Tag Archive - POV

Considerations for the First Page of Your Novel

I hope you know why it’s so important to craft a terrific first page. Surely if your first page is awful, it’s likely your reader won’t read further. And that’s a bad thing.

When we realize that literary agents often won’t read beyond the first paragraph if it doesn’t spark interest, it puts a lot of pressure on us writers to come up with a stellar first page.

But it doesn’t and can’t stop there. A great first page is not going to make up for the next three hundred blah pages.

While there is a ton to learn about scene and novel structure (and my blog contains something like a million words of instruction on those topics, so dig in!), there are some key lessons to learn about fiction writing from focusing on the first page.

Why? Because the elements on a first page should (and usually do) reflect the quality of writing in the rest of a novel. In other words, you can’t just work hard to make that first page sing and then ignore the rest of your manuscript.  Continue Reading…

A Deep Dive into POV

One of the most important decisions a writer has to make is regarding what POV she will use for her story or novel—not what character to write in, necessarily, but whether to write in first or third person, and if the latter, what variant of third person to use.

Sometimes the reason writers fall into the POV pit is the wrong choice of POV in the first place. They may have chosen to write their novel in first person, but their plot and premise require showing a lot of action involving other characters at times when they are not with the protagonist.

Genre may also influence this choice—for example, much YA today, especially dystopian, is in first person, present tense. This POV and tense provide the greatest intimacy with the main character, and that’s what YA readers want.

Some stories are essentially one character’s journey of deep insight and reaction to the world around her. Women’s Fiction, for example, is often told in first-person POV, for a deeper sense of intimacy. Other stories need to show multiple characters’ motivation, needs, and goals for the plot to work, and so usually the best option is multiple or shifting third-person POV. And yes—even despite all the warnings you might hear, you can use omniscient if you want to. It’s your story, after all.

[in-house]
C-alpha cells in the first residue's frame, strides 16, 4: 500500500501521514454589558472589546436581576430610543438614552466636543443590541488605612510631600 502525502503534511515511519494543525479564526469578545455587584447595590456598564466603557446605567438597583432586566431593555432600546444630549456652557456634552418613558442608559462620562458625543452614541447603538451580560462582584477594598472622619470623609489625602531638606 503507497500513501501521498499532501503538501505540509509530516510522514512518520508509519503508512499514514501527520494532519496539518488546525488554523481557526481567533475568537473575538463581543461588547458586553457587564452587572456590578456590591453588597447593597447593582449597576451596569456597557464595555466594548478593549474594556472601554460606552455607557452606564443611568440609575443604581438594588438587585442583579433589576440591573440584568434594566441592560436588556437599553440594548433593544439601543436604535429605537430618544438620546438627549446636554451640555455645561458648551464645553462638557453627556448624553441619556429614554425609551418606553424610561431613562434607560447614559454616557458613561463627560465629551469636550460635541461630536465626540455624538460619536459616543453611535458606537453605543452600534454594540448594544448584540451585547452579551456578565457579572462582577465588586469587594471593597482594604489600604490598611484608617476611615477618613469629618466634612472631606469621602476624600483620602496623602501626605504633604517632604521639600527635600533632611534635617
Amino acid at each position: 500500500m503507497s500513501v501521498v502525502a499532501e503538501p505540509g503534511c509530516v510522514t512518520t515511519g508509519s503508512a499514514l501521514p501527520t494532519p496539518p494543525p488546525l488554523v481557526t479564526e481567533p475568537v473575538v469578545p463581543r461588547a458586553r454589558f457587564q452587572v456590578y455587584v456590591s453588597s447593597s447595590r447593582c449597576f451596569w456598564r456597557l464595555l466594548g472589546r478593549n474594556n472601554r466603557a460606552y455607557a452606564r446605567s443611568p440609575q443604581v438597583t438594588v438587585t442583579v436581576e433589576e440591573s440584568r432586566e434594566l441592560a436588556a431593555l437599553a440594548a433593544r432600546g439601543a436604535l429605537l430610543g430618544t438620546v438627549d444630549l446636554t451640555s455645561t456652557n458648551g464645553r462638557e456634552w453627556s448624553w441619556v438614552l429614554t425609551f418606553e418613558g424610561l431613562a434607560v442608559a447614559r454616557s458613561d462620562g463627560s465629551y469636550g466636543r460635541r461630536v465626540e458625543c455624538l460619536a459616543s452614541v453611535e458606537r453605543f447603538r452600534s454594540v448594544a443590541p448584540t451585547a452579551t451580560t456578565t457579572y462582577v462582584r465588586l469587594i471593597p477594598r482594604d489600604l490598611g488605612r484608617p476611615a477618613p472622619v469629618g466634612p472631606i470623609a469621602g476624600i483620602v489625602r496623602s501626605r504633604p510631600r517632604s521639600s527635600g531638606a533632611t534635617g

But more than genre should determine the choice of POV. The primary question is “Which POV choice will best tell this story?” Often that choice is third person. Continue Reading…

A Look at Masterful Character Description

We began this series on masterful writing last week by taking a look at James Lee Burke’s wonderful character descriptions. All too often writers—beginning and seasoned—skimp on description. Or if they do manage a few lines, they’re uninspired, boring, or laden with stereotype. Good writing—masterful writing—takes hard work.

But it’s not just effort that’s involved. More than effort is needed to craft masterful description. Description is more than what the eye sees. It involves making judgments, coming to conclusions, forming impressions. Since our descriptions must be filtered through our POV character’s mind and heart, instead of thinking of description as a laundry list of items (hair color, eye color, shoe brand), they should reveal just as much, if not more, about our POV character as the person (or place or animal or food—anything) being described.

Think how differently you might approach describing a character who walks into a room if you focused more on the one witnessing than the one being described.

I mentioned in the last post that you must truly know your characters through and through. You must create deep, rich, complex characters full of experience, opinions, tastes, beliefs, sensibilities, prejudices, wounds, knowledge, and so much more. If you don’t, you can’t mine deeply into description fully in POV. Continue Reading…

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